FedEx, founded by Fred Smith, who is also a minority owner of the team, and the "proud" sponsor of naming rights for the stadium ("Absolutely, positively, it's now FedEx Field," Washington Post, 1999) where the Redskins play, has informed them that they will end their naming rights deal at the end of the upcoming season, unless the team changes its name ("In private letter to Redskins, FedEx said it will remove signage if name isn’t changed," Post).

Separately, Smith and the other two owners have announced they are interested in selling their interest ("Redskins’ minority owners look to sell stakes in team amid ongoing turmoil," Post) and it is reported that the minority owners have asked the team to change the name. But again, if the team weren't so badly managed, would the minority owners be so "woke"?

I just hope that the name change won't provide further impetus for DC to try to recruit the team back to the city.  We could do much better redeveloping the RFK site to achieve other goals that are more economically and socially beneficial ("Stadiums and arenas redux: Mayor Bowser still wants the area NFL team to relocate to DC," 2019 and "Wanted: A comprehensive plan for the "Anacostia River East" corridor," 2012).

Similarly, the Goya Foods CEO was at some to do at the White House and he said very positive things about President Trump, even though Trump is pretty anti-Latino in immigration and other policies, and Latinos make up a large proportion of the primary customer base for Goya products.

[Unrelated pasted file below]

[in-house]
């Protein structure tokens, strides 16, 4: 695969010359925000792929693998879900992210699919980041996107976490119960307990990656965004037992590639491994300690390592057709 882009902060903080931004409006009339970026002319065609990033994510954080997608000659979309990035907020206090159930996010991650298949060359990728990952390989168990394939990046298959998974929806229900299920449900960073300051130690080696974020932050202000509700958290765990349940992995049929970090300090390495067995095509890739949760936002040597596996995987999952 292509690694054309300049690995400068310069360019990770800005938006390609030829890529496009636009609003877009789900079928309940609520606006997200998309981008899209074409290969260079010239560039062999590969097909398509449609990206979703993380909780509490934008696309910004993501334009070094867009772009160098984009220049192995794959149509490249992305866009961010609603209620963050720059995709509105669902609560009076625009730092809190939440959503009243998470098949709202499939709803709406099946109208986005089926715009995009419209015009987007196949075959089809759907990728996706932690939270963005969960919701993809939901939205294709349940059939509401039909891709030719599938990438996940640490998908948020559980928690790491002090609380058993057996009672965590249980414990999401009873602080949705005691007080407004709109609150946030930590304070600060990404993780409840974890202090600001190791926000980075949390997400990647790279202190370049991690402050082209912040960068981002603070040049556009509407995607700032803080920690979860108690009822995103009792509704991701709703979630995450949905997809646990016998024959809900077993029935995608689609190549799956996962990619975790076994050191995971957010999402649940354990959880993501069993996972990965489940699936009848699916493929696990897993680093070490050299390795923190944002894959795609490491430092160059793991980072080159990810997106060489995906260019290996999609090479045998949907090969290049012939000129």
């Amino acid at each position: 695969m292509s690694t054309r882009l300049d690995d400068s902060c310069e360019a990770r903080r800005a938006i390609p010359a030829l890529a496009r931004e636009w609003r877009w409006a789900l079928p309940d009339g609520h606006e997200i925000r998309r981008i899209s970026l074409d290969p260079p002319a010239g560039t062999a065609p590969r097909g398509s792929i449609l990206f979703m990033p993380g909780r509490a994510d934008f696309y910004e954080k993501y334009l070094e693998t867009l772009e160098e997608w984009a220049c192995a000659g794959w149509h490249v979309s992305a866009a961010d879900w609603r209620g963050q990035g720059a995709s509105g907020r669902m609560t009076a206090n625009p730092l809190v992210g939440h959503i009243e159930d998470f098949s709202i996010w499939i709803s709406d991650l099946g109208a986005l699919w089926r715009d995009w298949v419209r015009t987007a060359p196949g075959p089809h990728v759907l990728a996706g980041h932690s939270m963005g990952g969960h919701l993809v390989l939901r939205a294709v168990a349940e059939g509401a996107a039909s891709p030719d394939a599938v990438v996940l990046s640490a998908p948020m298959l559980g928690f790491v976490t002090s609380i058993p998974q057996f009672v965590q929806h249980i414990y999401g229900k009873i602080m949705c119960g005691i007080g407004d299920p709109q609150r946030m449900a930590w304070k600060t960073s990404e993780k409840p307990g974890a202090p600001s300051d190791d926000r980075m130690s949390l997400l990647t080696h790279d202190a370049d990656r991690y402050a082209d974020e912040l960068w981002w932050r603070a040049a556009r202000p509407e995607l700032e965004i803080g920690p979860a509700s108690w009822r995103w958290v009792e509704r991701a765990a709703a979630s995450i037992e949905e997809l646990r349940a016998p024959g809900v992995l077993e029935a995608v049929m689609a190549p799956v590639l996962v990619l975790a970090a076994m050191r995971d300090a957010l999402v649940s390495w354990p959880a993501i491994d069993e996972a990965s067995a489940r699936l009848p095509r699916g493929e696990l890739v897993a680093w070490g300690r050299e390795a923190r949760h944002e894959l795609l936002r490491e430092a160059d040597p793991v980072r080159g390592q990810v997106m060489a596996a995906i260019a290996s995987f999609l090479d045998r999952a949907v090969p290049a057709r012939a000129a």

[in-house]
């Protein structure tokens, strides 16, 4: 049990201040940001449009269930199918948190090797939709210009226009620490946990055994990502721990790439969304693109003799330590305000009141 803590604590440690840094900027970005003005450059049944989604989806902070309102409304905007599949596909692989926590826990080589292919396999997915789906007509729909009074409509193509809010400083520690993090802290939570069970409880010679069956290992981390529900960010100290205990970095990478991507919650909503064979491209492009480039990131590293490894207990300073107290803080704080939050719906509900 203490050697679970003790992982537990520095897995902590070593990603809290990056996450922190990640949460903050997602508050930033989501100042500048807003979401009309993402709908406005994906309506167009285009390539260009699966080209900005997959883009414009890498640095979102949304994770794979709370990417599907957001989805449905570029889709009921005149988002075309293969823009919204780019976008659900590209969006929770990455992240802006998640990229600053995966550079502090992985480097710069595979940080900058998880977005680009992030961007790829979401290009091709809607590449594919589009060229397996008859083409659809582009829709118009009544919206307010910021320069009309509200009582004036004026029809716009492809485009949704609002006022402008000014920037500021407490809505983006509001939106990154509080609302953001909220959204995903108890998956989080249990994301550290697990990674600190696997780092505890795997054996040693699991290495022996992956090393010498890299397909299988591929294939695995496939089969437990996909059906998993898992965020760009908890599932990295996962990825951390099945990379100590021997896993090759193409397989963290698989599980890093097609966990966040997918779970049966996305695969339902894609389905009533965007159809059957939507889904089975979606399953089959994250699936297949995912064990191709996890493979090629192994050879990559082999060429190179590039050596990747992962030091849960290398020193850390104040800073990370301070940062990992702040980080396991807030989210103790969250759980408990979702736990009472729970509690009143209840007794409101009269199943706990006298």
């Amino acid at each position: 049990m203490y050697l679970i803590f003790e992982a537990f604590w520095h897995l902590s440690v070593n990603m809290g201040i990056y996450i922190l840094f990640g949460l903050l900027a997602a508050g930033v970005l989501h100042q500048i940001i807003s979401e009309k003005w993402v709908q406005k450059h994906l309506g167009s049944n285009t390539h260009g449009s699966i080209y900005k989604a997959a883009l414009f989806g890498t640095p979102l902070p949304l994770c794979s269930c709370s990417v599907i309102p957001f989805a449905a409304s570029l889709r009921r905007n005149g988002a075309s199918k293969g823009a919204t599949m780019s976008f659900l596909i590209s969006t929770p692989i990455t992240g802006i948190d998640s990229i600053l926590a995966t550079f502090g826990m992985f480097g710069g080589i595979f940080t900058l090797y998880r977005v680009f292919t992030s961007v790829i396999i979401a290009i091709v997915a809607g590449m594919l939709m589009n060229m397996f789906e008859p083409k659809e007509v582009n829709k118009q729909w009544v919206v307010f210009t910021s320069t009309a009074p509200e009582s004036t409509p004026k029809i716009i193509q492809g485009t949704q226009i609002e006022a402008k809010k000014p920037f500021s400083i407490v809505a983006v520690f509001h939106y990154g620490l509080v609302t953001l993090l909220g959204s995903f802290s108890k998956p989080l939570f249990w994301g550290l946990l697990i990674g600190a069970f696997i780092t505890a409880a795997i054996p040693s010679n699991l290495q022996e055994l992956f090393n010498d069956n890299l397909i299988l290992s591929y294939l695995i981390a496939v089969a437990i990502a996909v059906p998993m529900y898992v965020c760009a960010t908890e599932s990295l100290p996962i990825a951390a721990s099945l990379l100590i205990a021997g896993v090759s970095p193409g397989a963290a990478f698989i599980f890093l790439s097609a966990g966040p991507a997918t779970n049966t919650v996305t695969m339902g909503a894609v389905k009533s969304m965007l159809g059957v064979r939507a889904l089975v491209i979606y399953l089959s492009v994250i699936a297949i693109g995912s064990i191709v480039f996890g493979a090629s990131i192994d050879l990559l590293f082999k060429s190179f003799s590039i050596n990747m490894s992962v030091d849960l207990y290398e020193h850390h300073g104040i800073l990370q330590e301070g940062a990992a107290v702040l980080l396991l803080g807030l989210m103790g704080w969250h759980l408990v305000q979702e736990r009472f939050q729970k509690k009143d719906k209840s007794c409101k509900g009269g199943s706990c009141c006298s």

Many people from Chef Jose Andres to Alexandria Ocasio-Cortez and Julian Castro have called for a boycott ("Goya Foods Boycott Takes Off After Its President Praises Trump," New York Times).

FedEx is a leader in brand management. They know what the trends are, brand-wise, for the Redskins as a team name and they'd rather be on the right side of the trends.

Obviously, Robert Unanue, CEO of Goya, isn't as well attuned to brand management.   Despite a recent effort to refresh the brand.

Unanue is complaining about the calls for a boycott as a restriction of his "freedom of speech."

But there's no restriction on his speech.  He's free to say whatever he wants.  Just as people have the right to not buy your products and tell you why.

Although Goya Foods is probably strong enough to withstand a big loss in sales.  Taylor Gourmet sandwich shops wasn't and went out of business ("Sandwich Chain Closes Because Customers Can’t Stomach That Owner Met Donald Trump," Fortune Magazine).

Regarding cities and brand management:

-- "Managing the brand promise of cities in the face of corruption," 2019
-- "PL #7: Using the Purple Line to rebrand Montgomery and Prince George's Counties as Design Forward," 2017
-- "Branding's (NOT) all you need for transit," 2018

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At 7:20 PM, Blogger Richard Layman said...

Should anyone be surprised that the team was also a hotbed of sexual harassment?

Bad management and a toxic environment is expressed in myriad ways.